Graphic in description, assorted fragments and simplified cutouts of human body parts, in various materials, and objects merge to form a narrative pattern in Rajendran’s sculptures. Cut down to essential imagery, his sculptures are an idiosyncratic expression, breaking away from the conventional.
Rajendran believes that while we often see, we fail to grasp the consequences that our fears and anxieties can have on our lives. The current body of work in Dual Liquid attempts to explore the shifts in perceptions, beliefs, human behaviours and value systems that guide our life patterns. Telling about social situations and conditionality, angst and violence is emphasized in his art. “A strong, basic understanding about what art is, about society, and about what I am and what I should do, translates into my art,” says Rajendran.
It’s the first time the artist is showing photographic prints and these have reference to his sculptures. The process involves photographing urban landscapes, objects and human figures, taken in various places which are then merged in his studio to form a narrative.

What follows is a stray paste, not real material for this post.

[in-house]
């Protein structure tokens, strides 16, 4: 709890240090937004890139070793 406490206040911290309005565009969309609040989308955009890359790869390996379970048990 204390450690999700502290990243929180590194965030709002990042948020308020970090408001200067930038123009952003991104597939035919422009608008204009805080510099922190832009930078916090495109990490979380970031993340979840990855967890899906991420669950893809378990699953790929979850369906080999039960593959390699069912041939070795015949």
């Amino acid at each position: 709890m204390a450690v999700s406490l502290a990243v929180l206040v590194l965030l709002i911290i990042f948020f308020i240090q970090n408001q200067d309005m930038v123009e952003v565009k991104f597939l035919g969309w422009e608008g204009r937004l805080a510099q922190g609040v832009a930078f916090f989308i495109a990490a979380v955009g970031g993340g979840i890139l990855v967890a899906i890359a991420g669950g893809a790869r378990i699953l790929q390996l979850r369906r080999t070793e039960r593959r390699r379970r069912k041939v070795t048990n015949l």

Why photography? He says, “I wanted to experiment with bringing realities and emotions in a different way and this process of photography interested me. “Just like an advertisement, although the intension in my photographs is to bring a situation to a platform,” he says. His choice of material is often directed by the social occupation of the material. “Each of my work involves a conscious thought process and concept. I want to bring social justification and attitude to my work and that’s how i choose the the material,” explains the 37-year-old artist who pursued art studies at the College of Arts, Thiruvananthapuram and Delhi College of Art. Perhaps Dual Liquid will take the viewer out of the comfort zone and into a real, concious space, something that only few art shows do.